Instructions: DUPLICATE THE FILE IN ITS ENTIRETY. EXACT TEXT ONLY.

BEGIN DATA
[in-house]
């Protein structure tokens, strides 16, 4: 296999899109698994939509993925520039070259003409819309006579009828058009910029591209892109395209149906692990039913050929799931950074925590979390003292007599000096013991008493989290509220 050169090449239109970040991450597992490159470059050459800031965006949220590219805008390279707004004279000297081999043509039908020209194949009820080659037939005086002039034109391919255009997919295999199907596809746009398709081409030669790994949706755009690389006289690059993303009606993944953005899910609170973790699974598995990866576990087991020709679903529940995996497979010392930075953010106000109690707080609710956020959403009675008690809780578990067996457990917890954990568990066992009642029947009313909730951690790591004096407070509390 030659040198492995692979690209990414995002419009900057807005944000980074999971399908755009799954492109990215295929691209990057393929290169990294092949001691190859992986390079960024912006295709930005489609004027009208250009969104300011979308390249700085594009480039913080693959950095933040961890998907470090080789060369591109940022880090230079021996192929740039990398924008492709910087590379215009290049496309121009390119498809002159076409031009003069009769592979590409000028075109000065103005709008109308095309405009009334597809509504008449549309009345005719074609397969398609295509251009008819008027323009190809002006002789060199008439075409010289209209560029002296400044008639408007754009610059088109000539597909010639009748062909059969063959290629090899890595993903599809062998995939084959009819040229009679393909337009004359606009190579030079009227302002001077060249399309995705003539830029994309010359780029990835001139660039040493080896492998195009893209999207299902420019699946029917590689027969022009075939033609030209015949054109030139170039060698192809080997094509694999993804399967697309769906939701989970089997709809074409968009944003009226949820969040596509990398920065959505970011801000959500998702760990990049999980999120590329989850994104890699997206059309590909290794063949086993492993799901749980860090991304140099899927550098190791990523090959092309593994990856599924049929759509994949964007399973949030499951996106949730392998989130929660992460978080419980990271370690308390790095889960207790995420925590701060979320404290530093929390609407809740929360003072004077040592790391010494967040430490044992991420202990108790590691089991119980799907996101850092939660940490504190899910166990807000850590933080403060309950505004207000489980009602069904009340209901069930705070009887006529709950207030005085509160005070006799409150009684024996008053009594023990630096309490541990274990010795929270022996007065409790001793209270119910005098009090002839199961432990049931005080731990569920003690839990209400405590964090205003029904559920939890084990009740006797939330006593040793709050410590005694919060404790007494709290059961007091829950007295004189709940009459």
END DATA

[in-house]
């Protein structure tokens, strides 16, 4: 296999899109698994939509993925520039070259003409819309006579009828058009910029591209892109395209149906692990039913050929799931950074925590979390003292007599000096013991008493989290509220 050169090449239109970040991450597992490159470059050459800031965006949220590219805008390279707004004279000297081999043509039908020209194949009820080659037939005086002039034109391919255009997919295999199907596809746009398709081409030669790994949706755009690389006289690059993303009606993944953005899910609170973790699974598995990866576990087991020709679903529940995996497979010392930075953010106000109690707080609710956020959403009675008690809780578990067996457990917890954990568990066992009642029947009313909730951690790591004096407070509390 030659040198492995692979690209990414995002419009900057807005944000980074999971399908755009799954492109990215295929691209990057393929290169990294092949001691190859992986390079960024912006295709930005489609004027009208250009969104300011979308390249700085594009480039913080693959950095933040961890998907470090080789060369591109940022880090230079021996192929740039990398924008492709910087590379215009290049496309121009390119498809002159076409031009003069009769592979590409000028075109000065103005709008109308095309405009009334597809509504008449549309009345005719074609397969398609295509251009008819008027323009190809002006002789060199008439075409010289209209560029002296400044008639408007754009610059088109000539597909010639009748062909059969063959290629090899890595993903599809062998995939084959009819040229009679393909337009004359606009190579030079009227302002001077060249399309995705003539830029994309010359780029990835001139660039040493080896492998195009893209999207299902420019699946029917590689027969022009075939033609030209015949054109030139170039060698192809080997094509694999993804399967697309769906939701989970089997709809074409968009944003009226949820969040596509990398920065959505970011801000959500998702760990990049999980999120590329989850994104890699997206059309590909290794063949086993492993799901749980860090991304140099899927550098190791990523090959092309593994990856599924049929759509994949964007399973949030499951996106949730392998989130929660992460978080419980990271370690308390790095889960207790995420925590701060979320404290530093929390609407809740929360003072004077040592790391010494967040430490044992991420202990108790590691089991119980799907996101850092939660940490504190899910166990807000850590933080403060309950505004207000489980009602069904009340209901069930705070009887006529709950207030005085509160005070006799409150009684024996008053009594023990630096309490541990274990010795929270022996007065409790001793209270119910005098009090002839199961432990049931005080731990569920003690839990209400405590964090205003029904559920939890084990009740006797939330006593040793709050410590005694919060404790007494709290059961007091829950007295004189709940009459």